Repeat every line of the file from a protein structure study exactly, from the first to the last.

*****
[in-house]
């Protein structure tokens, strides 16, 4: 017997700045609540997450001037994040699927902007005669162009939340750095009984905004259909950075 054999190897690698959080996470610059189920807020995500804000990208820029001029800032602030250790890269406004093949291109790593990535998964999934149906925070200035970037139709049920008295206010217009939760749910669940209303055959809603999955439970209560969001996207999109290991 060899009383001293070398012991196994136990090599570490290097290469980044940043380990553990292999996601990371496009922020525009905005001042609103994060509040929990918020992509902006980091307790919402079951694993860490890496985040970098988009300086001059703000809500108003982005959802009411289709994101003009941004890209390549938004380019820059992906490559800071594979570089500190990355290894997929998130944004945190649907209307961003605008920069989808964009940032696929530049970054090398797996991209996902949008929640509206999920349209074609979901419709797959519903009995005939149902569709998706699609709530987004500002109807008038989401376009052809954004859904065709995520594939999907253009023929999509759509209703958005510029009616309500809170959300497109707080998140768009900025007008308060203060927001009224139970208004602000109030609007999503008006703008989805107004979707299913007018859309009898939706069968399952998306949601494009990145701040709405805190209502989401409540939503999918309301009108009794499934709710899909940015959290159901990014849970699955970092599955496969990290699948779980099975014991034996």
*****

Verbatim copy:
[in-house]
């Protein structure tokens, strides 16, 4: 017997700045609540997450001037994040699927902007005669162009939340750095009984905004259909950075 054999190897690698959080996470610059189920807020995500804000990208820029001029800032602030250790890269406004093949291109790593990535998964999934149906925070200035970037139709049920008295206010217009939760749910669940209303055959809603999955439970209560969001996207999109290991 060899009383001293070398012991196994136990090599570490290097290469980044940043380990553990292999996601990371496009922020525009905005001042609103994060509040929990918020992509902006980091307790919402079951694993860490890496985040970098988009300086001059703000809500108003982005959802009411289709994101003009941004890209390549938004380019820059992906490559800071594979570089500190990355290894997929998130944004945190649907209307961003605008920069989808964009940032696929530049970054090398797996991209996902949008929640509206999920349209074609979901419709797959519903009995005939149902569709998706699609709530987004500002109807008038989401376009052809954004859904065709995520594939999907253009023929999509759509209703958005510029009616309500809170959300497109707080998140768009900025007008308060203060927001009224139970208004602000109030609007999503008006703008989805107004979707299913007018859309009898939706069968399952998306949601494009990145701040709405805190209502989401409540939503999918309301009108009794499934709710899909940015959290159901990014849970699955970092599955496969990290699948779980099975014991034996």